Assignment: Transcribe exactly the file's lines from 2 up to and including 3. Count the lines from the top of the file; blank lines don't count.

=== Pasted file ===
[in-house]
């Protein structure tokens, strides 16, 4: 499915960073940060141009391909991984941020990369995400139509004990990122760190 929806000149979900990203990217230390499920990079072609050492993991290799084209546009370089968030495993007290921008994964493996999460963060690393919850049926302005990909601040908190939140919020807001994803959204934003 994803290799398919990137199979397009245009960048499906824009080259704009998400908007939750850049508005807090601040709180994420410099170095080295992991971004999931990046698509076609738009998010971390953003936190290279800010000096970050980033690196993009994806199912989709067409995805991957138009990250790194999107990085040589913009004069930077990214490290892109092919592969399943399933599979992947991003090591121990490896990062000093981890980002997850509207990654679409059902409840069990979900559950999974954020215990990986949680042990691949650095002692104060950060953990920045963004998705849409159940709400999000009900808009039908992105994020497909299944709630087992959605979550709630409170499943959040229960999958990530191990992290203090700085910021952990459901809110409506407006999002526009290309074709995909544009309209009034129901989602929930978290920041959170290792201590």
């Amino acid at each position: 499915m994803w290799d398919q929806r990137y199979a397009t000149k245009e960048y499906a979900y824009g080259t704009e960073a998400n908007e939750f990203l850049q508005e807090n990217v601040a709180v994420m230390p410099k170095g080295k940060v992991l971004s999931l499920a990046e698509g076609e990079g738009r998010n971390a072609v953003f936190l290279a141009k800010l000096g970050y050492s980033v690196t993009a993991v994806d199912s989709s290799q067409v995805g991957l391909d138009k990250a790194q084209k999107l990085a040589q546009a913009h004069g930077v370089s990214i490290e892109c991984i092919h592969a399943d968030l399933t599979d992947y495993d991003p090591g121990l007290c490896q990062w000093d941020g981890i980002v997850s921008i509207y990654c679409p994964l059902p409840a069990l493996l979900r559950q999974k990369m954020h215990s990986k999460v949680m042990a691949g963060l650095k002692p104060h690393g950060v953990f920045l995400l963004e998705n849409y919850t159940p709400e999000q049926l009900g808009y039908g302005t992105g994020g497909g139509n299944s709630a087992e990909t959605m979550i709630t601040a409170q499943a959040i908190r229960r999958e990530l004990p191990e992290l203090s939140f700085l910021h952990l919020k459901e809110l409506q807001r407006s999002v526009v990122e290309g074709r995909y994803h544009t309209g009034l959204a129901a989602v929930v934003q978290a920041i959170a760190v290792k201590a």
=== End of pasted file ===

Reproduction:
């Protein structure tokens, strides 16, 4: 499915960073940060141009391909991984941020990369995400139509004990990122760190 929806000149979900990203990217230390499920990079072609050492993991290799084209546009370089968030495993007290921008994964493996999460963060690393919850049926302005990909601040908190939140919020807001994803959204934003 994803290799398919990137199979397009245009960048499906824009080259704009998400908007939750850049508005807090601040709180994420410099170095080295992991971004999931990046698509076609738009998010971390953003936190290279800010000096970050980033690196993009994806199912989709067409995805991957138009990250790194999107990085040589913009004069930077990214490290892109092919592969399943399933599979992947991003090591121990490896990062000093981890980002997850509207990654679409059902409840069990979900559950999974954020215990990986949680042990691949650095002692104060950060953990920045963004998705849409159940709400999000009900808009039908992105994020497909299944709630087992959605979550709630409170499943959040229960999958990530191990992290203090700085910021952990459901809110409506407006999002526009290309074709995909544009309209009034129901989602929930978290920041959170290792201590």
């Amino acid at each position: 499915m994803w290799d398919q929806r990137y199979a397009t000149k245009e960048y499906a979900y824009g080259t704009e960073a998400n908007e939750f990203l850049q508005e807090n990217v601040a709180v994420m230390p410099k170095g080295k940060v992991l971004s999931l499920a990046e698509g076609e990079g738009r998010n971390a072609v953003f936190l290279a141009k800010l000096g970050y050492s980033v690196t993009a993991v994806d199912s989709s290799q067409v995805g991957l391909d138009k990250a790194q084209k999107l990085a040589q546009a913009h004069g930077v370089s990214i490290e892109c991984i092919h592969a399943d968030l399933t599979d992947y495993d991003p090591g121990l007290c490896q990062w000093d941020g981890i980002v997850s921008i509207y990654c679409p994964l059902p409840a069990l493996l979900r559950q999974k990369m954020h215990s990986k999460v949680m042990a691949g963060l650095k002692p104060h690393g950060v953990f920045l995400l963004e998705n849409y919850t159940p709400e999000q049926l009900g808009y039908g302005t992105g994020g497909g139509n299944s709630a087992e990909t959605m979550i709630t601040a409170q499943a959040i908190r229960r999958e990530l004990p191990e992290l203090s939140f700085l910021h952990l919020k459901e809110l409506q807001r407006s999002v526009v990122e290309g074709r995909y994803h544009t309209g009034l959204a129901a989602v929930v934003q978290a920041i959170a760190v290792k201590a």